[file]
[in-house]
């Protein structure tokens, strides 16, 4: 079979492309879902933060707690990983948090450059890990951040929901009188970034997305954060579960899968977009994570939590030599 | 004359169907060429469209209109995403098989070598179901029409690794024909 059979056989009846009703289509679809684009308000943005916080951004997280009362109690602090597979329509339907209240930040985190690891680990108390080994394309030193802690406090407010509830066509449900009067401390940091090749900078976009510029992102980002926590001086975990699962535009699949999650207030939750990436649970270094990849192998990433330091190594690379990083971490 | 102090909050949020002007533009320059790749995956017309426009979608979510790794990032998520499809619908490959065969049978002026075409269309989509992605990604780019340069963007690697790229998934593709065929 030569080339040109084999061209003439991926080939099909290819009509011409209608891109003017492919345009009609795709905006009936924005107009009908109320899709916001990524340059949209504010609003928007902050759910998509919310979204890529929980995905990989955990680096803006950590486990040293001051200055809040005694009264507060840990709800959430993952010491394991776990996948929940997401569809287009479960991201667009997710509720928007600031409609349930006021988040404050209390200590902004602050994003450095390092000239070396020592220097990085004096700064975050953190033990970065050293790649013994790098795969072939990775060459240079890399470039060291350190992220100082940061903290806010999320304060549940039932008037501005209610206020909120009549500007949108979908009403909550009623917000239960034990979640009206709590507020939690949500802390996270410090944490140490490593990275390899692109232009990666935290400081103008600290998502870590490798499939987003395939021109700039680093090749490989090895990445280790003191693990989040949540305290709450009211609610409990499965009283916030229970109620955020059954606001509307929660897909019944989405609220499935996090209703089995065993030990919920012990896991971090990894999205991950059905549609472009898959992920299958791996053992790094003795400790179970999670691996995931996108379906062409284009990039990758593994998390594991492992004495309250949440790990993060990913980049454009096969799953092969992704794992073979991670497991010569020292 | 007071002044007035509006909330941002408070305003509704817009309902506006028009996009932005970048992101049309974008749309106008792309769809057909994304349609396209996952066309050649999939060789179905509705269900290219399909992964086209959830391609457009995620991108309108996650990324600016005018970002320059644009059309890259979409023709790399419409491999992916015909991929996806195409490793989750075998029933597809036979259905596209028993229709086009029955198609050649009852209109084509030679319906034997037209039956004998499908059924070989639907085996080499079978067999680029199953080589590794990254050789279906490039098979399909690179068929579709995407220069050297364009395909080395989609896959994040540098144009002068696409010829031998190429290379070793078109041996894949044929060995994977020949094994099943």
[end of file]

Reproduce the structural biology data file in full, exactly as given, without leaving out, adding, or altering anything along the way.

[in-house]
């Protein structure tokens, strides 16, 4: 079979492309879902933060707690990983948090450059890990951040929901009188970034997305954060579960899968977009994570939590030599 | 004359169907060429469209209109995403098989070598179901029409690794024909 059979056989009846009703289509679809684009308000943005916080951004997280009362109690602090597979329509339907209240930040985190690891680990108390080994394309030193802690406090407010509830066509449900009067401390940091090749900078976009510029992102980002926590001086975990699962535009699949999650207030939750990436649970270094990849192998990433330091190594690379990083971490 | 102090909050949020002007533009320059790749995956017309426009979608979510790794990032998520499809619908490959065969049978002026075409269309989509992605990604780019340069963007690697790229998934593709065929 030569080339040109084999061209003439991926080939099909290819009509011409209608891109003017492919345009009609795709905006009936924005107009009908109320899709916001990524340059949209504010609003928007902050759910998509919310979204890529929980995905990989955990680096803006950590486990040293001051200055809040005694009264507060840990709800959430993952010491394991776990996948929940997401569809287009479960991201667009997710509720928007600031409609349930006021988040404050209390200590902004602050994003450095390092000239070396020592220097990085004096700064975050953190033990970065050293790649013994790098795969072939990775060459240079890399470039060291350190992220100082940061903290806010999320304060549940039932008037501005209610206020909120009549500007949108979908009403909550009623917000239960034990979640009206709590507020939690949500802390996270410090944490140490490593990275390899692109232009990666935290400081103008600290998502870590490798499939987003395939021109700039680093090749490989090895990445280790003191693990989040949540305290709450009211609610409990499965009283916030229970109620955020059954606001509307929660897909019944989405609220499935996090209703089995065993030990919920012990896991971090990894999205991950059905549609472009898959992920299958791996053992790094003795400790179970999670691996995931996108379906062409284009990039990758593994998390594991492992004495309250949440790990993060990913980049454009096969799953092969992704794992073979991670497991010569020292 | 007071002044007035509006909330941002408070305003509704817009309902506006028009996009932005970048992101049309974008749309106008792309769809057909994304349609396209996952066309050649999939060789179905509705269900290219399909992964086209959830391609457009995620991108309108996650990324600016005018970002320059644009059309890259979409023709790399419409491999992916015909991929996806195409490793989750075998029933597809036979259905596209028993229709086009029955198609050649009852209109084509030679319906034997037209039956004998499908059924070989639907085996080499079978067999680029199953080589590794990254050789279906490039098979399909690179068929579709995407220069050297364009395909080395989609896959994040540098144009002068696409010829031998190429290379070793078109041996894949044929060995994977020949094994099943």